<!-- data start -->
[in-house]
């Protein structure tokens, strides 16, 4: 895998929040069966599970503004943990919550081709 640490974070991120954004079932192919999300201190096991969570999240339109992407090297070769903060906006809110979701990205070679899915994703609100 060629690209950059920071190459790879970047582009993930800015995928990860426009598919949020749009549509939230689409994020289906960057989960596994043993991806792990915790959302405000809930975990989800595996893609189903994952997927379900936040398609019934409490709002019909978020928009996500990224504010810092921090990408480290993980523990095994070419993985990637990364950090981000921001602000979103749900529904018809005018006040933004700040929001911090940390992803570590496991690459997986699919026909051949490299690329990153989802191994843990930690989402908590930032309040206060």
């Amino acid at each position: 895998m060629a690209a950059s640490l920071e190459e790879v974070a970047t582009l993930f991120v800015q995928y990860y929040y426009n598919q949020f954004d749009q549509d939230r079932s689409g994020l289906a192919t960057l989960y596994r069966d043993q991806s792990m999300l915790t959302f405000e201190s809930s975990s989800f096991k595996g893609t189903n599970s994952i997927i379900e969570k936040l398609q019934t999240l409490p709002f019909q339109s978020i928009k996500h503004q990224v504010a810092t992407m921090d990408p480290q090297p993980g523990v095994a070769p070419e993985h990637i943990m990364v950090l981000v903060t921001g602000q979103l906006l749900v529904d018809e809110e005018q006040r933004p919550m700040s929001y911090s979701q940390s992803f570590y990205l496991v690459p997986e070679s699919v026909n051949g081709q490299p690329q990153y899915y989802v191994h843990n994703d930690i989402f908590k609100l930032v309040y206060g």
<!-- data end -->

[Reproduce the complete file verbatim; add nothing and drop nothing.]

[in-house]
């Protein structure tokens, strides 16, 4: 895998929040069966599970503004943990919550081709 640490974070991120954004079932192919999300201190096991969570999240339109992407090297070769903060906006809110979701990205070679899915994703609100 060629690209950059920071190459790879970047582009993930800015995928990860426009598919949020749009549509939230689409994020289906960057989960596994043993991806792990915790959302405000809930975990989800595996893609189903994952997927379900936040398609019934409490709002019909978020928009996500990224504010810092921090990408480290993980523990095994070419993985990637990364950090981000921001602000979103749900529904018809005018006040933004700040929001911090940390992803570590496991690459997986699919026909051949490299690329990153989802191994843990930690989402908590930032309040206060």
């Amino acid at each position: 895998m060629a690209a950059s640490l920071e190459e790879v974070a970047t582009l993930f991120v800015q995928y990860y929040y426009n598919q949020f954004d749009q549509d939230r079932s689409g994020l289906a192919t960057l989960y596994r069966d043993q991806s792990m999300l915790t959302f405000e201190s809930s975990s989800f096991k595996g893609t189903n599970s994952i997927i379900e969570k936040l398609q019934t999240l409490p709002f019909q339109s978020i928009k996500h503004q990224v504010a810092t992407m921090d990408p480290q090297p993980g523990v095994a070769p070419e993985h990637i943990m990364v950090l981000v903060t921001g602000q979103l906006l749900v529904d018809e809110e005018q006040r933004p919550m700040s929001y911090s979701q940390s992803f570590y990205l496991v690459p997986e070679s699919v026909n051949g081709q490299p690329q990153y899915y989802v191994h843990n994703d930690i989402f908590k609100l930032v309040y206060g």